Women of Color: An Economic Snapshot

Filed in DOL, Women, Workforce Development by on November 16, 2013 4 Comments

Today, you can find countless articles and research papers about women in the workforce, the challenges they face and legislative victories they’ve won over the years. However, even well informed authors, pundits and scholars do not always recognize that working women of color often have a different experience than “women” as a whole.

The wage gap affects women of color to different degrees, but almost all face serious wage losses over the course of their career

The U.S. Census Bureau estimates that women of color will become the majority of women in the United States by 2045. Even though women currently make up nearly half the labor force, there are persistent wage and economic disparities among all working women. For many women of color and their families, these disparities are more severe. For example, last year Hispanic women and Latinas made only 59 percent of white men’s wages – a discrepancy that adds up to more than $850,000 over the course of a career.

Despite the fact that educational attainment for women has encouragingly risen at every level, with women outpacing men in most cases, not all women enjoy the same pay advantage that comes with higher education. For example, last year the median income for all women with a bachelor’s degree was $931 per week. However, black women with that degree only saw $846 of that, and Hispanic women at the same level only brought home $818.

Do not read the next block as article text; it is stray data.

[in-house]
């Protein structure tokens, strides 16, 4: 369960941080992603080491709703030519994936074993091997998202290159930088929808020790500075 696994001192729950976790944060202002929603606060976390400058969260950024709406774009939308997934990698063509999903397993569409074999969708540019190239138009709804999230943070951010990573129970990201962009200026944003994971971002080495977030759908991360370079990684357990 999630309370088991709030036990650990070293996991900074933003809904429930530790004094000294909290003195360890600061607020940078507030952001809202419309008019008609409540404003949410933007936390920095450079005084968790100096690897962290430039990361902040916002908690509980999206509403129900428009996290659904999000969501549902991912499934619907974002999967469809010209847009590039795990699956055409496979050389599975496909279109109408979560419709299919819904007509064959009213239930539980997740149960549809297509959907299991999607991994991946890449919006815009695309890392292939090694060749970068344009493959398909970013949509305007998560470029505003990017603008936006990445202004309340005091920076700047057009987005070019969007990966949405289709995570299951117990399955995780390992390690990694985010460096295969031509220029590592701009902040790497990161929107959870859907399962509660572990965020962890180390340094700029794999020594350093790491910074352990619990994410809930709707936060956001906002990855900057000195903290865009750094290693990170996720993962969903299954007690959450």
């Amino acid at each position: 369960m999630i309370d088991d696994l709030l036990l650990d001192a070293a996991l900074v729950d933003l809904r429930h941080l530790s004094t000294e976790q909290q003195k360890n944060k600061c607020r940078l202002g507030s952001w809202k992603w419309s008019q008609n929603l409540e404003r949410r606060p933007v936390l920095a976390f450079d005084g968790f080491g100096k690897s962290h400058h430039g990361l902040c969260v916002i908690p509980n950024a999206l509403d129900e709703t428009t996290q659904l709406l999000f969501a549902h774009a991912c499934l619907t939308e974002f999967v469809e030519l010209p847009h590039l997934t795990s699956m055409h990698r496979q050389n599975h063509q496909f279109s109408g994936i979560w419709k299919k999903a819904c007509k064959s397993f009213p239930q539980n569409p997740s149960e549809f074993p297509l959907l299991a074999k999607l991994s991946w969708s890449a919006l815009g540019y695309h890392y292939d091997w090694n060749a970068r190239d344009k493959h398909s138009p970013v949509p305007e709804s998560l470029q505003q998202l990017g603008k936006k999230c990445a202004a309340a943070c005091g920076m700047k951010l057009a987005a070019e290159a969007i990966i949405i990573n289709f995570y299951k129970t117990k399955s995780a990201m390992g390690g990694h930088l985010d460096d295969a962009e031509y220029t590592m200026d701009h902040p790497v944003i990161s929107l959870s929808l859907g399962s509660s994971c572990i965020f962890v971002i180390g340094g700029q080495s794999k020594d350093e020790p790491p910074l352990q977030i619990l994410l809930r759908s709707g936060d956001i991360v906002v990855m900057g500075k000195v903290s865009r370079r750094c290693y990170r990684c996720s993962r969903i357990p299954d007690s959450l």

And although statistics about the persistent gender wage gap show that it is slowly narrowing, this small gain has not been shared equally among all women.

The Women’s Bureau is committed to reducing barriers that inhibit or prevent women from getting and keeping better jobs. To raise awareness about the uphill battle that many women of color face when trying to support themselves and their families, we recently published eight fact sheets about the economic status of women of color. They provide a snapshot of the current racial and ethnic disparities occurring in wages, unemployment and educational attainment, and  the interconnected effects of these factors on the larger populations of working women of color.

I encourage you to take a look at the fact sheets and learn more about these important issues. As more women of color become part of the workforce, the challenges they face will have a major impact on their families, communities, and ultimately, the economy as whole. It’s imperative that we are aware of these problems now so that we can overcome them moving forward.

Latifa Lyles is acting director of the Labor Department’s Women’s Bureau.


Comments (4)

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  1. Evan says:

    Women of color have unique challenges in American society. They face a culture which disparages them and devalues them on two fronts – their gender and their race. Even within mainstream movements to help women, women of color are often ignored.

    All these factors combine to make WoC more likely to be in poverty, more likely to have unintended pregnancies, and all kinds of other issues.